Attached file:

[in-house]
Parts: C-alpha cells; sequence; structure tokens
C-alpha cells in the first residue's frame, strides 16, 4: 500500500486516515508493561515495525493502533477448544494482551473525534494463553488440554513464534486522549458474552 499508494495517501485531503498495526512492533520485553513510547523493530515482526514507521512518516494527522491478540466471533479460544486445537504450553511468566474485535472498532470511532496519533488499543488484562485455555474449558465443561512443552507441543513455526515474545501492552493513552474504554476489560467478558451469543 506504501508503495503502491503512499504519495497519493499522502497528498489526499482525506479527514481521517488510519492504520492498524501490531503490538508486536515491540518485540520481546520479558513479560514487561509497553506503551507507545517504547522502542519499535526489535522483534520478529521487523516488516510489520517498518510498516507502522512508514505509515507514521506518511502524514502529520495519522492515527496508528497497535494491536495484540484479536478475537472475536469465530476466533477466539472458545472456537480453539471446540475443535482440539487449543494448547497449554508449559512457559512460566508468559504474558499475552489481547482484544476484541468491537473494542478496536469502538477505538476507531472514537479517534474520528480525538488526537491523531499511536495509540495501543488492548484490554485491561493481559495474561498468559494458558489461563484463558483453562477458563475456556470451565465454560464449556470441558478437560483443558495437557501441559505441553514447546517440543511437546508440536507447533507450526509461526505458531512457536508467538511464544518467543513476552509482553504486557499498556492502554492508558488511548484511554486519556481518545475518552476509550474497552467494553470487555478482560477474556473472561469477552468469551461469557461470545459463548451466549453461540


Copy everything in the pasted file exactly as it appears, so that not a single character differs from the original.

[in-house]
Parts: C-alpha cells; sequence; structure tokens
C-alpha cells in the first residue's frame, strides 16, 4: 500500500486516515508493561515495525493502533477448544494482551473525534494463553488440554513464534486522549458474552 499508494495517501485531503498495526512492533520485553513510547523493530515482526514507521512518516494527522491478540466471533479460544486445537504450553511468566474485535472498532470511532496519533488499543488484562485455555474449558465443561512443552507441543513455526515474545501492552493513552474504554476489560467478558451469543 506504501508503495503502491503512499504519495497519493499522502497528498489526499482525506479527514481521517488510519492504520492498524501490531503490538508486536515491540518485540520481546520479558513479560514487561509497553506503551507507545517504547522502542519499535526489535522483534520478529521487523516488516510489520517498518510498516507502522512508514505509515507514521506518511502524514502529520495519522492515527496508528497497535494491536495484540484479536478475537472475536469465530476466533477466539472458545472456537480453539471446540475443535482440539487449543494448547497449554508449559512457559512460566508468559504474558499475552489481547482484544476484541468491537473494542478496536469502538477505538476507531472514537479517534474520528480525538488526537491523531499511536495509540495501543488492548484490554485491561493481559495474561498468559494458558489461563484463558483453562477458563475456556470451565465454560464449556470441558478437560483443558495437557501441559505441553514447546517440543511437546508440536507447533507450526509461526505458531512457536508467538511464544518467543513476552509482553504486557499498556492502554492508558488511548484511554486519556481518545475518552476509550474497552467494553470487555478482560477474556473472561469477552468469551461469557461470545459463548451466549453461540